Blood Tree #2
What was just another week for Detective Azzaro turned into one plagued with obsession. The aptly named Angel Killer continues his spree of murders leaving behind malformed corpses of religious implications. Motivations only grow deeper as Azzaro himself begins to unearth the theological reasoning behind these 'Angel Suicides'.
BLOOD TREE #2 continues to do what issue #1 did best. It is a pulpy horror-noir story deeply steeped in religious metaphors that stir uneasy questions within our main characters. With all the establishing work in issue #1 behind us, this chapter focuses more on Detective Azzaro’s relationship with obsession.
Tomasi does a great job at keeping what is admittedly surface-level storytelling entertaining. He’s an author whose work with characters is nothing short then well-done and relatable. How this case takes away from his family life and stirs up questions about his son’s relationship with cruelty and death are expressed without glorification or condemnation. The story is presented as though the panels were nothing more than a camera recording the events. As such, issue #2 maintains honesty with its darker themes that remain utterly realistic. The escalation of our characters’ mindsets and relationships is entirely natural, resulting in a barbecue scene that was the highlight of this chapter.
That being said, the story’s themes remain muddled at the moment. I’m sure that the story’s religious implications will come to fruition by the series’ end. Still, it isn’t tying into the central ‘nature v. nurturing one’s obsession’ theme that seems to play out through Azzaro’s handling of the Angel Killer case. While the murderer’s obsession with angel imagery is loose connective tissue, it has yet to reveal its deeper meanings. The plot can feel basic at times, which is not the worst thing to be. Essential can still be engaging, entertaining, and sound, all things BLOOD TREE #2 manages to be.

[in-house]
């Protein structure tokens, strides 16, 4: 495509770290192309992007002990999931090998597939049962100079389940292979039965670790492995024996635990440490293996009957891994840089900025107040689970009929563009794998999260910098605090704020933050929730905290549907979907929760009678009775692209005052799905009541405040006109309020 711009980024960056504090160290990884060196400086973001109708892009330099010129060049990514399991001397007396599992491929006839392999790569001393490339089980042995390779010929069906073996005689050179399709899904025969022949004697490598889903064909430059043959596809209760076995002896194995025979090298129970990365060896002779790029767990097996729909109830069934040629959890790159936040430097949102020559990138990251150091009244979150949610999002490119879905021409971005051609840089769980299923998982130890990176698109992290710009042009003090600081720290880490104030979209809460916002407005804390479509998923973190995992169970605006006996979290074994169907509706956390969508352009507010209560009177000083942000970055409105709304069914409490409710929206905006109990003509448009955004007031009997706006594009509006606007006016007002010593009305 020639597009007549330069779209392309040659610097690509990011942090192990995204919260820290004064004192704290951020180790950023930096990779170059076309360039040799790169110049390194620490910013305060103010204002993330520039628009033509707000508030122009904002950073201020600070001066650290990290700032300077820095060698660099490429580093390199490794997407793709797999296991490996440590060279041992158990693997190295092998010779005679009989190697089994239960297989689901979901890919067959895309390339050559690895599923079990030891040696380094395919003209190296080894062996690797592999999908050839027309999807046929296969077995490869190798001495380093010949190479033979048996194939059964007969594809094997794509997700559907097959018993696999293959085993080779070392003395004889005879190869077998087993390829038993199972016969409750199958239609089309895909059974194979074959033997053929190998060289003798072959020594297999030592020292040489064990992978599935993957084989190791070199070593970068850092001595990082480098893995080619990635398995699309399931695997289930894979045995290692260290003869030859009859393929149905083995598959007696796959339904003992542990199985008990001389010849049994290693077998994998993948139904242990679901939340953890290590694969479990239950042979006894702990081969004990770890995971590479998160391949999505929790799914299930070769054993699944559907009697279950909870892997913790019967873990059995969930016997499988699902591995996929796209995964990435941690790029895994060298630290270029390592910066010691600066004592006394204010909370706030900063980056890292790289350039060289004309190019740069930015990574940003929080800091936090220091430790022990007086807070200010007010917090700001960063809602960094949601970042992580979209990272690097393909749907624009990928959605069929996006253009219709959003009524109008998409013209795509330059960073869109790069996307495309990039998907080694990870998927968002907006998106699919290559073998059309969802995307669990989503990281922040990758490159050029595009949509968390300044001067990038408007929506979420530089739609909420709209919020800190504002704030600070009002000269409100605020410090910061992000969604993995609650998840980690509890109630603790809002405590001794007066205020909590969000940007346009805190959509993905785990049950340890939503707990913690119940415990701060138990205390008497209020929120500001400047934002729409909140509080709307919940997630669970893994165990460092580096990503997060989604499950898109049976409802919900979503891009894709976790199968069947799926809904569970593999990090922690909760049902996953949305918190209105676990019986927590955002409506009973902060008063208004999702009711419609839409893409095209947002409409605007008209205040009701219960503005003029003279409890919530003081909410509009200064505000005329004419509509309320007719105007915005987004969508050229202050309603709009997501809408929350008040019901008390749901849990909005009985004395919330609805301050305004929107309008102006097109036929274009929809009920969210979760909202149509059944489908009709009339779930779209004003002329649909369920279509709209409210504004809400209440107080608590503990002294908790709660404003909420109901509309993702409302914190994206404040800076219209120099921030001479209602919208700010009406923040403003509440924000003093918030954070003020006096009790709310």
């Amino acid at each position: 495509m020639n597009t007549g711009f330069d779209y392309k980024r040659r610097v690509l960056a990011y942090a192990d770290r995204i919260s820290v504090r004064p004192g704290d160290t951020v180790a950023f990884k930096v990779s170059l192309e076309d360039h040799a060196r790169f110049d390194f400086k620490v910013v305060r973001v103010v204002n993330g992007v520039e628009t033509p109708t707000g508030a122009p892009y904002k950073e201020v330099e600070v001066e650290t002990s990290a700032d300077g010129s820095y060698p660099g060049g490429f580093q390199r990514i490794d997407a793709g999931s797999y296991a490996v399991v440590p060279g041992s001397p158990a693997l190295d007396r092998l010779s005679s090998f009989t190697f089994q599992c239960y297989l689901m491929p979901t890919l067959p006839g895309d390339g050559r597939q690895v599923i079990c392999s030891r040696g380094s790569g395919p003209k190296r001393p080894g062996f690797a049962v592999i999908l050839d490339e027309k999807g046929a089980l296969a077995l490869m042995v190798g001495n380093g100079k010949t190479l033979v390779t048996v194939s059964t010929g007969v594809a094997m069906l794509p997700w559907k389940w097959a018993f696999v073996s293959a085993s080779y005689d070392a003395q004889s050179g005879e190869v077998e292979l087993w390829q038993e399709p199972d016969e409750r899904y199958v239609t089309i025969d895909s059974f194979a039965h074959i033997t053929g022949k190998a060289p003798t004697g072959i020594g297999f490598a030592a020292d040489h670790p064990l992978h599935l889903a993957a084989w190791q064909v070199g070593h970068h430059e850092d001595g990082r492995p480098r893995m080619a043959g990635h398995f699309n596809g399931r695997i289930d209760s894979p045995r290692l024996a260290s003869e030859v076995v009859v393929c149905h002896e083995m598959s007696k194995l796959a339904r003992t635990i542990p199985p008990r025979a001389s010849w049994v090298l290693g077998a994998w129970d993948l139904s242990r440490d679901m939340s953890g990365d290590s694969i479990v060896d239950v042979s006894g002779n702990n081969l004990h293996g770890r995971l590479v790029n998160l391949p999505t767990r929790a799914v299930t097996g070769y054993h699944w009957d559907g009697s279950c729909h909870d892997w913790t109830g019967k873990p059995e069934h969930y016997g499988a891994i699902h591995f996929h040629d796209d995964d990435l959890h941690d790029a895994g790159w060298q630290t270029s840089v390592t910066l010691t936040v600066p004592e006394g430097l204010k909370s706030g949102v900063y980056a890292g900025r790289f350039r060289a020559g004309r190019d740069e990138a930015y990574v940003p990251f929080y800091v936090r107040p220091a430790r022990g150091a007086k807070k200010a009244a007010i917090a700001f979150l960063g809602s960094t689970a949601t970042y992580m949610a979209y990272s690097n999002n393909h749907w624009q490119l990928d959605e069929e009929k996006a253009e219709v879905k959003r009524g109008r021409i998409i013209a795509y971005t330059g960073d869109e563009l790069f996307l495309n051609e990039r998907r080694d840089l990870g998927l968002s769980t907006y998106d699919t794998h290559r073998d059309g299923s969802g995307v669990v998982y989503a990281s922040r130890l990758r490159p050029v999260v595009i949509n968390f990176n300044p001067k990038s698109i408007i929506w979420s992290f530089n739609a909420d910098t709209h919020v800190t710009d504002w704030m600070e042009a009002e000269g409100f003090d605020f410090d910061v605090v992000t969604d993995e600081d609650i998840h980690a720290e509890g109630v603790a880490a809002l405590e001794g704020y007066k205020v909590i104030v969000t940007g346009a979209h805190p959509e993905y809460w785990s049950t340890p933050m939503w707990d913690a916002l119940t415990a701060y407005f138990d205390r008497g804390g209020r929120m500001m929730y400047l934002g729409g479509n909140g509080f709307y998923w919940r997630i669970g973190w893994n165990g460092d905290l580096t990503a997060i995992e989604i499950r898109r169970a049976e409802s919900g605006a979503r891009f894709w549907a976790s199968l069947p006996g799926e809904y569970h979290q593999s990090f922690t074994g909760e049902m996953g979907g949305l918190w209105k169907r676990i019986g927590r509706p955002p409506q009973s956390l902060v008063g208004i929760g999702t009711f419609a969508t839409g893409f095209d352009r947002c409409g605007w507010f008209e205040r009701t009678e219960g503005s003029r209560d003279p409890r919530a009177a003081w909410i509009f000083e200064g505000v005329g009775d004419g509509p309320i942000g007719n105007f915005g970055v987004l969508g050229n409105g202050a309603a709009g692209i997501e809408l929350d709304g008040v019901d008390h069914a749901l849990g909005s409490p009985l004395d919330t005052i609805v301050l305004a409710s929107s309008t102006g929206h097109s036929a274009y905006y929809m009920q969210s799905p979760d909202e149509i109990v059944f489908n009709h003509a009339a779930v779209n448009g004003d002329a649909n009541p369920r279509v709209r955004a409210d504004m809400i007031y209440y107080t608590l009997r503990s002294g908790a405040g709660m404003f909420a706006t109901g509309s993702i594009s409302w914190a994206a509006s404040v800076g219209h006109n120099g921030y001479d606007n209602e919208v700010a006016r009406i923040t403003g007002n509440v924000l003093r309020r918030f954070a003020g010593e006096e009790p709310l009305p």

This issue does continue to tread darker waters in a nearly tasteless way. Still, Simic’s simple art style and Tomasi’s restraint keep the murders in case #2 from being reprehensibly gross and keep it readable. This can be extremely rare in pulp mystery fiction, but Tomasi isn’t an indulgent hack. There is something he’s trying to observe and say something about our character’s relation to obsession, and that remains the story’s focus, not just the grim machinations of our serial killer. At times, however, Simic’s more straightforward art style can make the story more realistic in moments where flair would lead to more effect on the visual narrative.
BLOOD TREE #2 continues to grow as high-tier pulp fiction. The plot moves at a quick pace balanced out by character exploration done neatly. While it may feel a little basic and bare in its execution, it's a classical serial killer mystery that is sure to tickle fans of the genre's fancy.
Blood Tree #2: And All the Angels Sang…
- Writing - 7.5/107.5/10
- Storyline - 7.5/107.5/10
- Art - 7/107/10
- Color - 7/107/10
- Cover Art - 10/1010/10